Officials noted that New Orleans' 390,000 inhabitants had little time to evacuate the city as Hurricane Ida went from a few thunderstorms to a major hurricane in only three days. Mayor LaToya Cantrell advised people who had stayed in the city on Sunday to "be prepared to weather the storm."

According to Marco Apostolico, who lived in New Orleans' Lower 9th Ward, one of the city's hardest-hit areas when the levees broke and flooded the city with water during Hurricane Katrina, he felt secure throughout the hurricane.

His residence was part of a rebuilding effort carried out by actor Brad Pitt to be able to withstand hurricane-strength winds. Nevertheless, Katrina's shadow was cast over the new tempest.

"Obviously, it's a lot of deep emotions," he said. "Also, frightening and perhaps hazardous."

The district that would be most impacted by Ida is home to refineries and large ports, which are likely to suffer severe damage. Vaccination rates are already low in this region, and even worse, the highly infectious delta strain is back, exacerbating the issue.

After initial evacuation efforts, New Orleans hospitals intended to stay full as a means of coping with the coming hurricane, since it was expected that no more patients would be brought in. And it was even more dangerous for people leaving their homes to seek refuge since they risked spreading new diseases.

An estimated 33,000 people live in Houma, Louisiana, and the area is home to offshore oil platforms, and forecasters predict wind gusts over 115 mph (185 kph).

In addition to devastating Louisiana, Hurricane Katrina destroyed houses on the Mississippi coast. Claudette Jones, who lived east of Gulfport, Mississippi, was forced to leave her house as waves began to batter the beach.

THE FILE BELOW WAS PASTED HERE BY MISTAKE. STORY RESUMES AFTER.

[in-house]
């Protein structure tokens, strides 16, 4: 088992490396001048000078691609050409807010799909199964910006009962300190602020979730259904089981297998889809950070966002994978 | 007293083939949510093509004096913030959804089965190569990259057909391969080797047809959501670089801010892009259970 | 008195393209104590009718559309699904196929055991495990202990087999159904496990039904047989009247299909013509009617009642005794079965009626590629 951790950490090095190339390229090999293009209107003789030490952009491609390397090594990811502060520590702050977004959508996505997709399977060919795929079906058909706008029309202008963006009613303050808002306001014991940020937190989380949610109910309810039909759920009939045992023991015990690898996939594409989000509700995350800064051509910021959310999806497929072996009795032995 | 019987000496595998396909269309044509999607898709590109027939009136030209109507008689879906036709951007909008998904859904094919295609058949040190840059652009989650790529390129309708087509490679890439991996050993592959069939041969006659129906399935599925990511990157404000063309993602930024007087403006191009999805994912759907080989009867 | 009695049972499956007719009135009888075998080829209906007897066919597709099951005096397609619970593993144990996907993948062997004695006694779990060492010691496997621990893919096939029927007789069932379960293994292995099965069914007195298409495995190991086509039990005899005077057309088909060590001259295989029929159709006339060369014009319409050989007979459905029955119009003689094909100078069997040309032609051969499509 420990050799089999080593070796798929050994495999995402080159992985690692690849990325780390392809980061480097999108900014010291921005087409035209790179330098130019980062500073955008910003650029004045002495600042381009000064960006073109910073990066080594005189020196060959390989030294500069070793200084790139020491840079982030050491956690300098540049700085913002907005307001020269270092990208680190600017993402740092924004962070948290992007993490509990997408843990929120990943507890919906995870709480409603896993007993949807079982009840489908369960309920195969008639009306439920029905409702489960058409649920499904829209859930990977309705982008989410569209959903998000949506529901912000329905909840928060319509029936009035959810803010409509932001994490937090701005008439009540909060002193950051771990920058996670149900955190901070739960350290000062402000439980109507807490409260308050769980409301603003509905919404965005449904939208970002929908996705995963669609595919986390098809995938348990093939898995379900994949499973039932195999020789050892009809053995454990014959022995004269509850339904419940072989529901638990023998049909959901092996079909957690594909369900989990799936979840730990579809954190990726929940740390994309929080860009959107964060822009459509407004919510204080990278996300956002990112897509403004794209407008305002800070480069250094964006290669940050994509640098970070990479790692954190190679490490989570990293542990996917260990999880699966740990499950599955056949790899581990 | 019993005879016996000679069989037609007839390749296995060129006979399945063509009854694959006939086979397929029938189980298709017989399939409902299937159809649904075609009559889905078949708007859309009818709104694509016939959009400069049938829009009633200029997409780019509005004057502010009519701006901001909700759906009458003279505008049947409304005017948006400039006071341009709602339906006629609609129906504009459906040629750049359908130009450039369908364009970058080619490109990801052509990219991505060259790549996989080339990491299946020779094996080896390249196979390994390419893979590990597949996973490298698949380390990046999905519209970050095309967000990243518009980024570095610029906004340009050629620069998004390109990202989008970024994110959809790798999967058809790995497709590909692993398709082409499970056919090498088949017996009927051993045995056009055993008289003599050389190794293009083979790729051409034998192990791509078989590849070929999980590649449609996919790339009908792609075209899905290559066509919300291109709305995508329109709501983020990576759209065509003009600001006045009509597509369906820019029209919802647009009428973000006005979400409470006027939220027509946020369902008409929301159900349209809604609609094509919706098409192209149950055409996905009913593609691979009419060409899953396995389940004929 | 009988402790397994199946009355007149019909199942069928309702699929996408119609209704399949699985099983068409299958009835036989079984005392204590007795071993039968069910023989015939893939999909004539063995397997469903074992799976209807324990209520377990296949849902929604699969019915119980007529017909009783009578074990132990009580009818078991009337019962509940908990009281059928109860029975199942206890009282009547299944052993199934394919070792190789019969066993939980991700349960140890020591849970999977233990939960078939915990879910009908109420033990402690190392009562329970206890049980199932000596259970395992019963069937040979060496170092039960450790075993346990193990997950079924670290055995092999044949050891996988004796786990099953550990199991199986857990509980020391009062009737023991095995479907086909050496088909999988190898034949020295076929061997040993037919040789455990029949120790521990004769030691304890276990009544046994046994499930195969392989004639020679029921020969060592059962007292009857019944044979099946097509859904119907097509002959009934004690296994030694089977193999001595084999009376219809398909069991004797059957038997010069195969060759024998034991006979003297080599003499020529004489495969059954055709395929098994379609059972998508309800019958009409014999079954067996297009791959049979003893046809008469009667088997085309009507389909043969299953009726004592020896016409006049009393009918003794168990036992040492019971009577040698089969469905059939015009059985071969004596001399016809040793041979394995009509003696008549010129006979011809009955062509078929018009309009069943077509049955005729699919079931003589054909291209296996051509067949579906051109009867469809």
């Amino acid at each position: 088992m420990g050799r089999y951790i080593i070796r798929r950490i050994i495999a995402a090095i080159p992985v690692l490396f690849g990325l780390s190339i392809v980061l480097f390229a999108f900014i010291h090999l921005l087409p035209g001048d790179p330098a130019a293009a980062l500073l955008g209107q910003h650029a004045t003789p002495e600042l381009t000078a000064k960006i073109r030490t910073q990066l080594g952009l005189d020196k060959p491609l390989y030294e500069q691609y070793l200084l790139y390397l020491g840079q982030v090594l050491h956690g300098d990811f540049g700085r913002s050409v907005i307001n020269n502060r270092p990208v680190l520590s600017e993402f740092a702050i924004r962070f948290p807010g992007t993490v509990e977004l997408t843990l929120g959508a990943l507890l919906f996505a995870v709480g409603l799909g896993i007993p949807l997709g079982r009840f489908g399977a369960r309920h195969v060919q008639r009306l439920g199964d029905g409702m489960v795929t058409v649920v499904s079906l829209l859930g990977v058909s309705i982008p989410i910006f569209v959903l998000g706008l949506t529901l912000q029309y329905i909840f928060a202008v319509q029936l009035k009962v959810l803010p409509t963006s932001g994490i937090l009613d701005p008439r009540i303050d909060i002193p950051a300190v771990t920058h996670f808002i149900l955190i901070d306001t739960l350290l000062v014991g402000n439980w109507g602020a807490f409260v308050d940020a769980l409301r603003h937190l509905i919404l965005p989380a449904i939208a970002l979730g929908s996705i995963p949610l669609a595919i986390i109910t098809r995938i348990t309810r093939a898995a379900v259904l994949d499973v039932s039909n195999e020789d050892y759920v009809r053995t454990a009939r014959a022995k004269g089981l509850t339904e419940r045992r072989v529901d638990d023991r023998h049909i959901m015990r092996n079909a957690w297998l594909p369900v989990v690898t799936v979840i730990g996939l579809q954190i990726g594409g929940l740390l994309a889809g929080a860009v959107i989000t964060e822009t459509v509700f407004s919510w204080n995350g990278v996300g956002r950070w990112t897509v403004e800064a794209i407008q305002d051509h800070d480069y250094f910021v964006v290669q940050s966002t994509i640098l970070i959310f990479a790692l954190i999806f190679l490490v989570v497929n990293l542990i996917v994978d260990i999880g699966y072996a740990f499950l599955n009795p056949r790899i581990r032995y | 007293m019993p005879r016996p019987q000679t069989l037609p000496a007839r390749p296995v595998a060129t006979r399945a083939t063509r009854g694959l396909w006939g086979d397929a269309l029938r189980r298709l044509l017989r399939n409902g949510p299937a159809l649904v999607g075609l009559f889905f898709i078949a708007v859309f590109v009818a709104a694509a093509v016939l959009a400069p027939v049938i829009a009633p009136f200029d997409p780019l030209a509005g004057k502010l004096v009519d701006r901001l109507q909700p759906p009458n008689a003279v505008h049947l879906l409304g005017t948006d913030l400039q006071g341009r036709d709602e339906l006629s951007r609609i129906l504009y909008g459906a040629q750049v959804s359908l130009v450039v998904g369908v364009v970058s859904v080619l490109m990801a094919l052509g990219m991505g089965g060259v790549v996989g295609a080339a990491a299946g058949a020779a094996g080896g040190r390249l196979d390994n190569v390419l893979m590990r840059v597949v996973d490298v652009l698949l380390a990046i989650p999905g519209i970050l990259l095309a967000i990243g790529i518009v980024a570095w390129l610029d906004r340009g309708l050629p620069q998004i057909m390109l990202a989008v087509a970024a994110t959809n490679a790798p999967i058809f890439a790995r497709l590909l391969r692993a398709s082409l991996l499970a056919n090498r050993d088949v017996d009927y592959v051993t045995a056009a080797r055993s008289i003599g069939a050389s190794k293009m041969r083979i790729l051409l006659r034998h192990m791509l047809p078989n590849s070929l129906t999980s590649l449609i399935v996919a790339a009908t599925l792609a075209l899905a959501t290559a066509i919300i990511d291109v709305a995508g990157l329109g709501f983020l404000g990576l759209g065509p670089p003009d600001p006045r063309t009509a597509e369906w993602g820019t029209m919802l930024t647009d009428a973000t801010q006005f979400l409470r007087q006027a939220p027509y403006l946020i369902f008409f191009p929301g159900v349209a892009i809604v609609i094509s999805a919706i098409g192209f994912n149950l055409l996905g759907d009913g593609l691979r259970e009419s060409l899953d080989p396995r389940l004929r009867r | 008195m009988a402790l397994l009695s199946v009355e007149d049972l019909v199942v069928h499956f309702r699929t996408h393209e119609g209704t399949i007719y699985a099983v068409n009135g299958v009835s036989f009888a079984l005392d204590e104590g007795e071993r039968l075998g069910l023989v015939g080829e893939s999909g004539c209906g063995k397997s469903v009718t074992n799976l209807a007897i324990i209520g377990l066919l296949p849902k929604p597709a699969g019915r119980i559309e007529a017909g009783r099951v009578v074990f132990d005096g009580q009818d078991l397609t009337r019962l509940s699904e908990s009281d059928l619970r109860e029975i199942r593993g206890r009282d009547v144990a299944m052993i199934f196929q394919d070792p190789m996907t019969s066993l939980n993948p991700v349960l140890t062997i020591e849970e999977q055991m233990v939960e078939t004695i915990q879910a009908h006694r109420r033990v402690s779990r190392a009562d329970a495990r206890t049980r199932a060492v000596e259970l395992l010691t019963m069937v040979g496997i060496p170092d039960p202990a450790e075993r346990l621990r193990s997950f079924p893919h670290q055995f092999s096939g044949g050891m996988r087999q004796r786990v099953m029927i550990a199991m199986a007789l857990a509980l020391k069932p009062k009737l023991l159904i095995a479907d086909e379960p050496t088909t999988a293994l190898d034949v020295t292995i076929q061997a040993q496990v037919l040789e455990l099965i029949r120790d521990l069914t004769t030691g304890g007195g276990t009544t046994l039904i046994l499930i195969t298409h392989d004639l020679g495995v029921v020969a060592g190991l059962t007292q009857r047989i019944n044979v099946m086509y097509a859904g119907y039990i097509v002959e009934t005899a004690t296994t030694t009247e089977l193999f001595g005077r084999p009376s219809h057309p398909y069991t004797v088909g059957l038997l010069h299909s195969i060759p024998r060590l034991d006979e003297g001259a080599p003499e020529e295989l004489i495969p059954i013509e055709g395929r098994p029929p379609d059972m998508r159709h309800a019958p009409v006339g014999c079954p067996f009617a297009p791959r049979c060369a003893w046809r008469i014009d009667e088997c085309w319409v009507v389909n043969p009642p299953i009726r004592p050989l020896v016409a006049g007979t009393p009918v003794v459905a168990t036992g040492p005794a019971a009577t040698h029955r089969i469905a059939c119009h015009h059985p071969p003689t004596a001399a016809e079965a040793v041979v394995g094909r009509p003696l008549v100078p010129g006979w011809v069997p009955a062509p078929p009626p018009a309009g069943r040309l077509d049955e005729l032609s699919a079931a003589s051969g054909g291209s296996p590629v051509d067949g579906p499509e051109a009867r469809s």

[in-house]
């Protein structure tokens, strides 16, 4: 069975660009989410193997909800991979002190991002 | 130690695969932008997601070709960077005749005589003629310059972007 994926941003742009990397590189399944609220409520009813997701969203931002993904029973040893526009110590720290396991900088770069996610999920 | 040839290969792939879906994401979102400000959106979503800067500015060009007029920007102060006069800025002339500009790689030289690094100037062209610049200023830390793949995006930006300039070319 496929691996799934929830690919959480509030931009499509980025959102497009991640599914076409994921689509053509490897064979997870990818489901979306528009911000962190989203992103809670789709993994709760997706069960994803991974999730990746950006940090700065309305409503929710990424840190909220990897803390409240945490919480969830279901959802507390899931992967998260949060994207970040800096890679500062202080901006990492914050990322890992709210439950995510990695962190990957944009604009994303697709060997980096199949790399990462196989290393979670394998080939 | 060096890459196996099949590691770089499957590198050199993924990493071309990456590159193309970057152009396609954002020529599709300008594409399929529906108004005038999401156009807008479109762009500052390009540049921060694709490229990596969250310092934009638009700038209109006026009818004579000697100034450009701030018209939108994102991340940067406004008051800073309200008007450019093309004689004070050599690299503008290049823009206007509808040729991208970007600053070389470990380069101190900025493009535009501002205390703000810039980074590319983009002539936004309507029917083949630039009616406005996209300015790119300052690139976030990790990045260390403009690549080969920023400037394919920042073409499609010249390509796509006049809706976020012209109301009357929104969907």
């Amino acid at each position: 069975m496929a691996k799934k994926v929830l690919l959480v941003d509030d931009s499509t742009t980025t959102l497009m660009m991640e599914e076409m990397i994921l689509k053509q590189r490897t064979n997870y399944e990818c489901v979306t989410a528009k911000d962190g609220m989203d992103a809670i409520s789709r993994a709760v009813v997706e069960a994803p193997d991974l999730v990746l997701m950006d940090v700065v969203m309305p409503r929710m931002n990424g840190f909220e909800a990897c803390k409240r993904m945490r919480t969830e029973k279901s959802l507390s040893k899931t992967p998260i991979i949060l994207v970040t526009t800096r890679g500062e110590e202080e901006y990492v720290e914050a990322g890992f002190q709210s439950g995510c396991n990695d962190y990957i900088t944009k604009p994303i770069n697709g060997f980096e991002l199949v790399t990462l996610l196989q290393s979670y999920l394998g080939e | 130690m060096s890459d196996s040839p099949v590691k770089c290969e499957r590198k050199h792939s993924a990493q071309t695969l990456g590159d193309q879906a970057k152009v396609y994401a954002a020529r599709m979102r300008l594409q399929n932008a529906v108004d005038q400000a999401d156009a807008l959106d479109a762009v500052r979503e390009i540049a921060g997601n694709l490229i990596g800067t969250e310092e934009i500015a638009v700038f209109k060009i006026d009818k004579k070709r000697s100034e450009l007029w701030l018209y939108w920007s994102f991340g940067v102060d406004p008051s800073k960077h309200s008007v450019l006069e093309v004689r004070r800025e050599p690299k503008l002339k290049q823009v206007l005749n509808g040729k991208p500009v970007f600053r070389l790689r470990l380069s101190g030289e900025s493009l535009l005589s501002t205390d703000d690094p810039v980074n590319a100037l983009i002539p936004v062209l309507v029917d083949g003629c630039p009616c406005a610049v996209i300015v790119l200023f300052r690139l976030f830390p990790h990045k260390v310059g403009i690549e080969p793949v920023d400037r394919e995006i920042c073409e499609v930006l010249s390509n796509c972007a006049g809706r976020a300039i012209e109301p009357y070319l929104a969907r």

She prayed that she would return to a regular household, as she had left it. "I'm hoping for that. I'm uncertain at this time, however."

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NPR

Residents in coastal towns looked back on August 29, 2005, the landfall of Hurricane Katrina, and feared the devastation that Hurricane Ida could wreak. New Orleans levees failed, causing floods, and Katrina was responsible for 1,800 fatalities. Hurricane Ida's 50-mile (80-kilometer) hurricane-force winds made up half the size of Katrina, as one New Orleans' infrastructure official put it, and were of a whole different magnitude than what the city had been used to before.

Ramsey Green, the deputy chief administrative officer for infrastructure, stated that the levee system had been heavily renovated since Hurricane Katrina struck and that much of the worst damage had yet to be seen. Green warned that the city's underfunded and neglected network of pumps, underground pipelines, and surface canals may not be able to keep up with the upcoming rainfall of up to 20 inches (50 cm).

Louisiana Department of Environmental Quality spokesperson Greg Langley said the agency would react to any reported oil spills or pollution breaches that take place at 1,500 refineries, chemical plants, and other sensitive sites. He said that the government will send out three mobile air-monitoring labs to monitor, test, and report any potential risks to public health once the storm had passed.

Of the roughly two-fifths of the nation's liquefied natural gas exports that sail from the United States, 55 percent of them originate in Louisiana, according to data from the U.S. Energy Information Administration. According to energy firm S&P Global Platts, 95 percent of Gulf Coast oil and gas production was halted when Ida made ashore on Sunday.

In addition to being home to the Deepwater Horizon explosion, Louisiana also has two nuclear power plants: one in New Orleans and another little over 40 kilometers away in Baton Rouge.

Before Ida made landfall, President Joe Biden declared a state of emergency in Louisiana and Mississippi. "Once the storm has passed, we will give the victims all of our strength and support in their recovery efforts," he added.

Edwards cautioned his state to expect the recovery process to take possibly weeks.

The governor told a press conference that "many, many individuals" would be challenged in ways that were unimaginable at now.